Perhaps it was bound to happen given the continuing financial slide of the $667 million Silver State Schools Credit Union.
But latest Call Reports show the beleaguered Las Vegas CU, which for nearly two years has been on a regulatory watch list with its 3.85% net worth, is now second largest in the state to the $684 million One Nevada CU.
That Las Vegas CU has been undergoing a rebranding since October after it dropped the federal charter shedding its previous name, Nevada FCU. The fact is both CUs have witnessed a shriveling of assets over the years as they grappled with a severely depressed Nevada economy.
Last week, Silver State Schools said three branches in metro Las Vegas would be closed in January.
The privately insured Nevada CU formerly operated 21 branches from Las Vegas to Reno. It will now have nine. Since its troubles began in 2008-2009, it has shrunk in assets, employees and number of branches, closing them each year.
The three branches to be closed account for 15 employees, said the CU in detailing the closings.
The shuttering is needed “as a proactive step” to reduce expenses.
Meanwhile, the private insurer for Silver State, American Share Insurance Inc., once again reaffirmed its “collective commitment” to restoring that CU’s financial health though the timetable was altered this year.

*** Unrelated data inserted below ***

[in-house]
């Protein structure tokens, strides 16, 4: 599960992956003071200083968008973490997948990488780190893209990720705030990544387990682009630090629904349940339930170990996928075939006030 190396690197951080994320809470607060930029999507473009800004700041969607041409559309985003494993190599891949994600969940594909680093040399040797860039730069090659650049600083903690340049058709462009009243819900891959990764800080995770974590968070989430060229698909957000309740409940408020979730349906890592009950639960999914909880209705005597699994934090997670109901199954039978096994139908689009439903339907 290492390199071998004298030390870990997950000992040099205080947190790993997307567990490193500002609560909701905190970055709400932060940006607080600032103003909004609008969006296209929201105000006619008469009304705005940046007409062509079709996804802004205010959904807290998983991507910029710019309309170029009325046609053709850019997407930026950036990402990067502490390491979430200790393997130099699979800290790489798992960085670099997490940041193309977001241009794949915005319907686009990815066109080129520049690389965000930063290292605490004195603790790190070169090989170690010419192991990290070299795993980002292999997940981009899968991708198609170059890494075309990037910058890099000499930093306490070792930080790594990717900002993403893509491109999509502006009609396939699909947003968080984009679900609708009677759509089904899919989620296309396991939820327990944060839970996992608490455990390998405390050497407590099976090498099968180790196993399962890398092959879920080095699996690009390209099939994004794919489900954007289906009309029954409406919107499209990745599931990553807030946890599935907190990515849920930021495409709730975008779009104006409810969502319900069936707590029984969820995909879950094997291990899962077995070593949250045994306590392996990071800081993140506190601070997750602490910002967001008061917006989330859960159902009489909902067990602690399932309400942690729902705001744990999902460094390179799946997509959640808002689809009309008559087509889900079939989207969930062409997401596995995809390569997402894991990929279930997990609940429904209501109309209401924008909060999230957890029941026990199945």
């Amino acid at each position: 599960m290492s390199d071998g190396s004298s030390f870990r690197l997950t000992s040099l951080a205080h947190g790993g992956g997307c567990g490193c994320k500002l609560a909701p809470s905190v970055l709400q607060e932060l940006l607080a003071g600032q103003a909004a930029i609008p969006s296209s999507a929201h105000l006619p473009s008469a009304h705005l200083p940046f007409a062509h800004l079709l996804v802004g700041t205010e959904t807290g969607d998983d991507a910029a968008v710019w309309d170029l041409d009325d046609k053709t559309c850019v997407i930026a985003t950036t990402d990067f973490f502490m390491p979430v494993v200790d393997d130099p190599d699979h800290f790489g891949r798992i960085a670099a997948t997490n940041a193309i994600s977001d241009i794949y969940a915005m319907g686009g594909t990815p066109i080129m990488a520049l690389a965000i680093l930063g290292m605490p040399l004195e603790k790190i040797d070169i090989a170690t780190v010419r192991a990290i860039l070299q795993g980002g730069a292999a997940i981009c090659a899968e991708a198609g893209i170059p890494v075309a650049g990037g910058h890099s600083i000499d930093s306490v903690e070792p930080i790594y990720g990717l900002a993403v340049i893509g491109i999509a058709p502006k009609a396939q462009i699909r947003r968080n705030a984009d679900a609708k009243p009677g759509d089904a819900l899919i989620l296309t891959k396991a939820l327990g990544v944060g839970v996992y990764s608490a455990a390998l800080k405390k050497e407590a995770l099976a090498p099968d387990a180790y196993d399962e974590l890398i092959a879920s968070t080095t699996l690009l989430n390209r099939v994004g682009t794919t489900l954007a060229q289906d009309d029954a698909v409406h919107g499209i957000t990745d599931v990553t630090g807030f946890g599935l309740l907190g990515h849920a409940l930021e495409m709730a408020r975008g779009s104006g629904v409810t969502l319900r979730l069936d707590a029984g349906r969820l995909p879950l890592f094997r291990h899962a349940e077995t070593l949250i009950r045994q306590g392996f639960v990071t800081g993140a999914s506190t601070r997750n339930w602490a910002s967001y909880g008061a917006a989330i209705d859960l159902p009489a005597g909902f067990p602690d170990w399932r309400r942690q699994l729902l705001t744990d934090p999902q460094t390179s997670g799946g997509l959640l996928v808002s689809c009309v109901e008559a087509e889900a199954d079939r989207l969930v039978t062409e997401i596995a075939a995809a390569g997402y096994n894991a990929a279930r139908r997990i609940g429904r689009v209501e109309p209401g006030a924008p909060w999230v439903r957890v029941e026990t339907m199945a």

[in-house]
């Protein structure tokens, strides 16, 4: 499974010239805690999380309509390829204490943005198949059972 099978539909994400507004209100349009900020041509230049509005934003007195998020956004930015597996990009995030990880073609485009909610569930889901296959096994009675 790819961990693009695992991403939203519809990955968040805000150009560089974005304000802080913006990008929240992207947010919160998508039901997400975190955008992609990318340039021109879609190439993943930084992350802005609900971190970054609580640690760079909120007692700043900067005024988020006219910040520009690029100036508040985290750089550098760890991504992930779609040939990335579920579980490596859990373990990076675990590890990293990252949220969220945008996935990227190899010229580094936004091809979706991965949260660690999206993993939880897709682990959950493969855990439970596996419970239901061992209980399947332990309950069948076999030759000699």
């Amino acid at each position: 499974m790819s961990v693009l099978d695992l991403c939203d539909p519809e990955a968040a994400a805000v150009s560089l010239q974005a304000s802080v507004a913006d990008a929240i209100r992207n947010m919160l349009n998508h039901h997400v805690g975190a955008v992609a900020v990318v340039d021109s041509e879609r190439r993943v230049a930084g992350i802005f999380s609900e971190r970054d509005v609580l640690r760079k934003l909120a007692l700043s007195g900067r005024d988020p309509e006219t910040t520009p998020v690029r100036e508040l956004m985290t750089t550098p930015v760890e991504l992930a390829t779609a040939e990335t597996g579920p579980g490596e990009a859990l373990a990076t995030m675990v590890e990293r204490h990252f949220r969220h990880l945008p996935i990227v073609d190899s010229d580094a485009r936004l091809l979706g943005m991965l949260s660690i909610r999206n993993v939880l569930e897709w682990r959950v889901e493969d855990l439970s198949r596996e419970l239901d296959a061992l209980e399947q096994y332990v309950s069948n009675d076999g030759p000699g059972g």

Its new management led by retired Patelco CEO Andrew Hunter forecast that 2011 will end up in the red. Earlier, he had predicted the possibility of a small profit by year end, but that has apparently been erased by ongoing delinquencies.
Officials of ASI maintained that Silver State’s $5.5 million in losses for the first three quarters reflects Las Vegas’ “continuing economic struggles,” coming in a state with 13.4% unemployment, the highest foreclosures in the nation and record bankruptcies.
Dennis Adams, president/CEO of the Columbus, Ohio, insurer, told Credit Union Times the losses were not surprising, though Silver State “is generating solid preprovision expense monthly net income” despite the negative conditions diminishing gains. Those gains, he said, have been achieved through cost reductions and revenue enhancements that began in mid-2010 and now lower monthly losses are expected through year-end 2011.
Asked about the prospects for future ASI premiums, Adams responded that the insurer “announced a 15-basis points special premium assessment in September as its only assessment for 2011. There are no other assessments planned or needed this year.”
As for ASI’s $22 million capital assistance note funded in February 2010, nothing has changed on its status and has since been extended to 2015, said Adams. The note “was fully reserved at year-end 2009 in accordance with generally accepted accounting principles.”